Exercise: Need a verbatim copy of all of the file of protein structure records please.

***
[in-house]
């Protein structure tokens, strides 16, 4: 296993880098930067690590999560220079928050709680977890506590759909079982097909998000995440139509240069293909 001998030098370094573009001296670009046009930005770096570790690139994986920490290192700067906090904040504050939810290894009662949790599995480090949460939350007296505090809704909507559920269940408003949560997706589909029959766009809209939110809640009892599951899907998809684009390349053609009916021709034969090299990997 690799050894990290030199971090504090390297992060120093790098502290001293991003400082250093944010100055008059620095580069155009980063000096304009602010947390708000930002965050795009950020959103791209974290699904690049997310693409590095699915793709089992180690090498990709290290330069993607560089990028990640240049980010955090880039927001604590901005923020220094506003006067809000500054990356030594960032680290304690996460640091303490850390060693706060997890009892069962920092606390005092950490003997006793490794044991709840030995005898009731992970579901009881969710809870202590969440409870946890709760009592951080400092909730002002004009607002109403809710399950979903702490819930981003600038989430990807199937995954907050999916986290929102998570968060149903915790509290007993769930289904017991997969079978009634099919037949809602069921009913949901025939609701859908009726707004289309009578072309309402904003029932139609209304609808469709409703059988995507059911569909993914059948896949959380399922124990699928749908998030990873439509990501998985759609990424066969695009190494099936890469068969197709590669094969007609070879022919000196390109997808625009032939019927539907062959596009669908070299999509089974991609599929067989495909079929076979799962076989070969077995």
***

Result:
[in-house]
């Protein structure tokens, strides 16, 4: 296993880098930067690590999560220079928050709680977890506590759909079982097909998000995440139509240069293909 001998030098370094573009001296670009046009930005770096570790690139994986920490290192700067906090904040504050939810290894009662949790599995480090949460939350007296505090809704909507559920269940408003949560997706589909029959766009809209939110809640009892599951899907998809684009390349053609009916021709034969090299990997 690799050894990290030199971090504090390297992060120093790098502290001293991003400082250093944010100055008059620095580069155009980063000096304009602010947390708000930002965050795009950020959103791209974290699904690049997310693409590095699915793709089992180690090498990709290290330069993607560089990028990640240049980010955090880039927001604590901005923020220094506003006067809000500054990356030594960032680290304690996460640091303490850390060693706060997890009892069962920092606390005092950490003997006793490794044991709840030995005898009731992970579901009881969710809870202590969440409870946890709760009592951080400092909730002002004009607002109403809710399950979903702490819930981003600038989430990807199937995954907050999916986290929102998570968060149903915790509290007993769930289904017991997969079978009634099919037949809602069921009913949901025939609701859908009726707004289309009578072309309402904003029932139609209304609808469709409703059988995507059911569909993914059948896949959380399922124990699928749908998030990873439509990501998985759609990424066969695009190494099936890469068969197709590669094969007609070879022919000196390109997808625009032939019927539907062959596009669908070299999509089974991609599929067989495909079929076979799962076989070969077995």